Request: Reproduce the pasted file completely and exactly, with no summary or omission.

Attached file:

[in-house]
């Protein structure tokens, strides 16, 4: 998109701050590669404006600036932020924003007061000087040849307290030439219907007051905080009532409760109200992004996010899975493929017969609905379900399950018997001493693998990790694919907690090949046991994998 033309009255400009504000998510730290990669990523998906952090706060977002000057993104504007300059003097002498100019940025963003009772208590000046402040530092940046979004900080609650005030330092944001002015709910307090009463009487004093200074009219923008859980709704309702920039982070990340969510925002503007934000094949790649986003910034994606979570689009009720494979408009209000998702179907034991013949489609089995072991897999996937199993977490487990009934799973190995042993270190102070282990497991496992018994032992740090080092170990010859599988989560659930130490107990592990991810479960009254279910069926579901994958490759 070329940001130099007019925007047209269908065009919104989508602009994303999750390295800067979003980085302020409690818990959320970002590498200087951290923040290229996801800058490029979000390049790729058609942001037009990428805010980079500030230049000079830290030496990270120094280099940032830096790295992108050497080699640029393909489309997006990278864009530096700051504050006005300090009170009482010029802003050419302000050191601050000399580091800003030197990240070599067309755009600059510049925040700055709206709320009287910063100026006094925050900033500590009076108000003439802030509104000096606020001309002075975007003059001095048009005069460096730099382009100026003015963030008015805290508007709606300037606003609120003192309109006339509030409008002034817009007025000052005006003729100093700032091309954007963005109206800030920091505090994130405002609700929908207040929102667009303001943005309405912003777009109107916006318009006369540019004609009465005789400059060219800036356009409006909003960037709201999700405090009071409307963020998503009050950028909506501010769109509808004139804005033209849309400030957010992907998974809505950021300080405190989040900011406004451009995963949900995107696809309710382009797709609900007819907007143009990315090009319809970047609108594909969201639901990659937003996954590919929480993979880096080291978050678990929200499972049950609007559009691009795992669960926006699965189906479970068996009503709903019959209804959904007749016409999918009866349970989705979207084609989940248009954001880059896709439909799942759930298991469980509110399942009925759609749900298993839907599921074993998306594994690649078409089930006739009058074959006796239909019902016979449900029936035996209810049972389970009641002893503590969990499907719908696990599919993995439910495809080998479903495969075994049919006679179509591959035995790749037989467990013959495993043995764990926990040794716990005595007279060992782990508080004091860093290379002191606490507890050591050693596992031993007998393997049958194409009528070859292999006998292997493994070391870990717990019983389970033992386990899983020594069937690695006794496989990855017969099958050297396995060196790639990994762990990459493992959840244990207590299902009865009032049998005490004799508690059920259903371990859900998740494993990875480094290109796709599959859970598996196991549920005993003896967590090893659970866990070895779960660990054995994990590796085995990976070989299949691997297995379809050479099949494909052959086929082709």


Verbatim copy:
[in-house]
């Protein structure tokens, strides 16, 4: 998109701050590669404006600036932020924003007061000087040849307290030439219907007051905080009532409760109200992004996010899975493929017969609905379900399950018997001493693998990790694919907690090949046991994998 033309009255400009504000998510730290990669990523998906952090706060977002000057993104504007300059003097002498100019940025963003009772208590000046402040530092940046979004900080609650005030330092944001002015709910307090009463009487004093200074009219923008859980709704309702920039982070990340969510925002503007934000094949790649986003910034994606979570689009009720494979408009209000998702179907034991013949489609089995072991897999996937199993977490487990009934799973190995042993270190102070282990497991496992018994032992740090080092170990010859599988989560659930130490107990592990991810479960009254279910069926579901994958490759 070329940001130099007019925007047209269908065009919104989508602009994303999750390295800067979003980085302020409690818990959320970002590498200087951290923040290229996801800058490029979000390049790729058609942001037009990428805010980079500030230049000079830290030496990270120094280099940032830096790295992108050497080699640029393909489309997006990278864009530096700051504050006005300090009170009482010029802003050419302000050191601050000399580091800003030197990240070599067309755009600059510049925040700055709206709320009287910063100026006094925050900033500590009076108000003439802030509104000096606020001309002075975007003059001095048009005069460096730099382009100026003015963030008015805290508007709606300037606003609120003192309109006339509030409008002034817009007025000052005006003729100093700032091309954007963005109206800030920091505090994130405002609700929908207040929102667009303001943005309405912003777009109107916006318009006369540019004609009465005789400059060219800036356009409006909003960037709201999700405090009071409307963020998503009050950028909506501010769109509808004139804005033209849309400030957010992907998974809505950021300080405190989040900011406004451009995963949900995107696809309710382009797709609900007819907007143009990315090009319809970047609108594909969201639901990659937003996954590919929480993979880096080291978050678990929200499972049950609007559009691009795992669960926006699965189906479970068996009503709903019959209804959904007749016409999918009866349970989705979207084609989940248009954001880059896709439909799942759930298991469980509110399942009925759609749900298993839907599921074993998306594994690649078409089930006739009058074959006796239909019902016979449900029936035996209810049972389970009641002893503590969990499907719908696990599919993995439910495809080998479903495969075994049919006679179509591959035995790749037989467990013959495993043995764990926990040794716990005595007279060992782990508080004091860093290379002191606490507890050591050693596992031993007998393997049958194409009528070859292999006998292997493994070391870990717990019983389970033992386990899983020594069937690695006794496989990855017969099958050297396995060196790639990994762990990459493992959840244990207590299902009865009032049998005490004799508690059920259903371990859900998740494993990875480094290109796709599959859970598996196991549920005993003896967590090893659970866990070895779960660990054995994990590796085995990976070989299949691997297995379809050479099949494909052959086929082709």